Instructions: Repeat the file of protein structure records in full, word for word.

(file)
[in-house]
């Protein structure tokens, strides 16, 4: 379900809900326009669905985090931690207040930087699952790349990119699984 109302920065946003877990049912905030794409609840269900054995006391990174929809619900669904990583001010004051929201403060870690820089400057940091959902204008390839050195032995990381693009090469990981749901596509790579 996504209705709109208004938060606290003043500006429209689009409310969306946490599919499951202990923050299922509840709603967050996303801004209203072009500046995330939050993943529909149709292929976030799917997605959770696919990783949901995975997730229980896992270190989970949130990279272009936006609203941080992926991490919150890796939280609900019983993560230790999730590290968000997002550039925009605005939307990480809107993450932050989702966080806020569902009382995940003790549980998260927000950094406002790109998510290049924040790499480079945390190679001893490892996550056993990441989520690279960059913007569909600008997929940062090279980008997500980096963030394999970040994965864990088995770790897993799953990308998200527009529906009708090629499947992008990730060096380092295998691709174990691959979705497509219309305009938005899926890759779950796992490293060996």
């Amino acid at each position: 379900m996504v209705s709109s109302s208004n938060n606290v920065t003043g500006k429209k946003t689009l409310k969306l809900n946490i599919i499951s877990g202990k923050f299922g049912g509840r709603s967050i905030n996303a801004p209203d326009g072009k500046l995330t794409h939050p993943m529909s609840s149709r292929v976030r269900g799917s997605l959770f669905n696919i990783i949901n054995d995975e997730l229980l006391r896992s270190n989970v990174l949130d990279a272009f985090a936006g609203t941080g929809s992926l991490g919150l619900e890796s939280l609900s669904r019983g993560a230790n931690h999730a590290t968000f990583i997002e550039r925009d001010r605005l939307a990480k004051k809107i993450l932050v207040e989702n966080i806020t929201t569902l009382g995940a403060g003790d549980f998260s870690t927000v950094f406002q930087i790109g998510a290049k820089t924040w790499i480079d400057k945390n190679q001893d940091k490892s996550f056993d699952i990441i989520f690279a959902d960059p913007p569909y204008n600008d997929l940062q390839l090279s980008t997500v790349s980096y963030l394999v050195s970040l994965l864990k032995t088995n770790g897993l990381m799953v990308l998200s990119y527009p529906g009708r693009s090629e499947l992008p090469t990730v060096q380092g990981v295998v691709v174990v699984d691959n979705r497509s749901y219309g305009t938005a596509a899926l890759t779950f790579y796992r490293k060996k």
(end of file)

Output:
[in-house]
């Protein structure tokens, strides 16, 4: 379900809900326009669905985090931690207040930087699952790349990119699984 109302920065946003877990049912905030794409609840269900054995006391990174929809619900669904990583001010004051929201403060870690820089400057940091959902204008390839050195032995990381693009090469990981749901596509790579 996504209705709109208004938060606290003043500006429209689009409310969306946490599919499951202990923050299922509840709603967050996303801004209203072009500046995330939050993943529909149709292929976030799917997605959770696919990783949901995975997730229980896992270190989970949130990279272009936006609203941080992926991490919150890796939280609900019983993560230790999730590290968000997002550039925009605005939307990480809107993450932050989702966080806020569902009382995940003790549980998260927000950094406002790109998510290049924040790499480079945390190679001893490892996550056993990441989520690279960059913007569909600008997929940062090279980008997500980096963030394999970040994965864990088995770790897993799953990308998200527009529906009708090629499947992008990730060096380092295998691709174990691959979705497509219309305009938005899926890759779950796992490293060996």
């Amino acid at each position: 379900m996504v209705s709109s109302s208004n938060n606290v920065t003043g500006k429209k946003t689009l409310k969306l809900n946490i599919i499951s877990g202990k923050f299922g049912g509840r709603s967050i905030n996303a801004p209203d326009g072009k500046l995330t794409h939050p993943m529909s609840s149709r292929v976030r269900g799917s997605l959770f669905n696919i990783i949901n054995d995975e997730l229980l006391r896992s270190n989970v990174l949130d990279a272009f985090a936006g609203t941080g929809s992926l991490g919150l619900e890796s939280l609900s669904r019983g993560a230790n931690h999730a590290t968000f990583i997002e550039r925009d001010r605005l939307a990480k004051k809107i993450l932050v207040e989702n966080i806020t929201t569902l009382g995940a403060g003790d549980f998260s870690t927000v950094f406002q930087i790109g998510a290049k820089t924040w790499i480079d400057k945390n190679q001893d940091k490892s996550f056993d699952i990441i989520f690279a959902d960059p913007p569909y204008n600008d997929l940062q390839l090279s980008t997500v790349s980096y963030l394999v050195s970040l994965l864990k032995t088995n770790g897993l990381m799953v990308l998200s990119y527009p529906g009708r693009s090629e499947l992008p090469t990730v060096q380092g990981v295998v691709v174990v699984d691959n979705r497509s749901y219309g305009t938005a596509a899926l890759t779950f790579y796992r490293k060996k």